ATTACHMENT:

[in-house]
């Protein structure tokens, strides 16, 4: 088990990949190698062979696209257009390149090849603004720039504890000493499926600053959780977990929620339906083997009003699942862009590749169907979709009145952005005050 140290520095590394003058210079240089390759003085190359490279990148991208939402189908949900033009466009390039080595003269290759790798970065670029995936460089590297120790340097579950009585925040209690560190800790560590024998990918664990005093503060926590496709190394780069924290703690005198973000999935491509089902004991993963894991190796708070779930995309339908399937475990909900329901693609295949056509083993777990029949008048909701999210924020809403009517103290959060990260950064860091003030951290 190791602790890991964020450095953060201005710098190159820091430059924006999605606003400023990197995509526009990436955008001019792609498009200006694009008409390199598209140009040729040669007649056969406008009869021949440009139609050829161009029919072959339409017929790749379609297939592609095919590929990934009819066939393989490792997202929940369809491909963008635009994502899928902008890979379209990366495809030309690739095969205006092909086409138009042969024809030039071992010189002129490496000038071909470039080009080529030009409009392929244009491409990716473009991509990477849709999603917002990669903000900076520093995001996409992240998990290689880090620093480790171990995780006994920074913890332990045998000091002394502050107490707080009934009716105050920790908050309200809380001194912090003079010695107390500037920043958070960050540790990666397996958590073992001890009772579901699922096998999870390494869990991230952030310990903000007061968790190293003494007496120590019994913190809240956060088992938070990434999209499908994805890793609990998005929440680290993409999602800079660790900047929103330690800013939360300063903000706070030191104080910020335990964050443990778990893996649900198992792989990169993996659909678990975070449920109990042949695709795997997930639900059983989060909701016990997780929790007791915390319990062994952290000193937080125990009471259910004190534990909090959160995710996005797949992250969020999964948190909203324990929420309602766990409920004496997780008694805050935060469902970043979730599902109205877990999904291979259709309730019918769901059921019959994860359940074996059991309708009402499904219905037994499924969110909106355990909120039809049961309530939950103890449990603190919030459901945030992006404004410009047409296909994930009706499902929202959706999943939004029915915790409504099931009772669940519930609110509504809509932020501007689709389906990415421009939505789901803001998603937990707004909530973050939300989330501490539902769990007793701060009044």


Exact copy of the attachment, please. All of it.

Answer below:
[in-house]
């Protein structure tokens, strides 16, 4: 088990990949190698062979696209257009390149090849603004720039504890000493499926600053959780977990929620339906083997009003699942862009590749169907979709009145952005005050 140290520095590394003058210079240089390759003085190359490279990148991208939402189908949900033009466009390039080595003269290759790798970065670029995936460089590297120790340097579950009585925040209690560190800790560590024998990918664990005093503060926590496709190394780069924290703690005198973000999935491509089902004991993963894991190796708070779930995309339908399937475990909900329901693609295949056509083993777990029949008048909701999210924020809403009517103290959060990260950064860091003030951290 190791602790890991964020450095953060201005710098190159820091430059924006999605606003400023990197995509526009990436955008001019792609498009200006694009008409390199598209140009040729040669007649056969406008009869021949440009139609050829161009029919072959339409017929790749379609297939592609095919590929990934009819066939393989490792997202929940369809491909963008635009994502899928902008890979379209990366495809030309690739095969205006092909086409138009042969024809030039071992010189002129490496000038071909470039080009080529030009409009392929244009491409990716473009991509990477849709999603917002990669903000900076520093995001996409992240998990290689880090620093480790171990995780006994920074913890332990045998000091002394502050107490707080009934009716105050920790908050309200809380001194912090003079010695107390500037920043958070960050540790990666397996958590073992001890009772579901699922096998999870390494869990991230952030310990903000007061968790190293003494007496120590019994913190809240956060088992938070990434999209499908994805890793609990998005929440680290993409999602800079660790900047929103330690800013939360300063903000706070030191104080910020335990964050443990778990893996649900198992792989990169993996659909678990975070449920109990042949695709795997997930639900059983989060909701016990997780929790007791915390319990062994952290000193937080125990009471259910004190534990909090959160995710996005797949992250969020999964948190909203324990929420309602766990409920004496997780008694805050935060469902970043979730599902109205877990999904291979259709309730019918769901059921019959994860359940074996059991309708009402499904219905037994499924969110909106355990909120039809049961309530939950103890449990603190919030459901945030992006404004410009047409296909994930009706499902929202959706999943939004029915915790409504099931009772669940519930609110509504809509932020501007689709389906990415421009939505789901803001998603937990707004909530973050939300989330501490539902769990007793701060009044």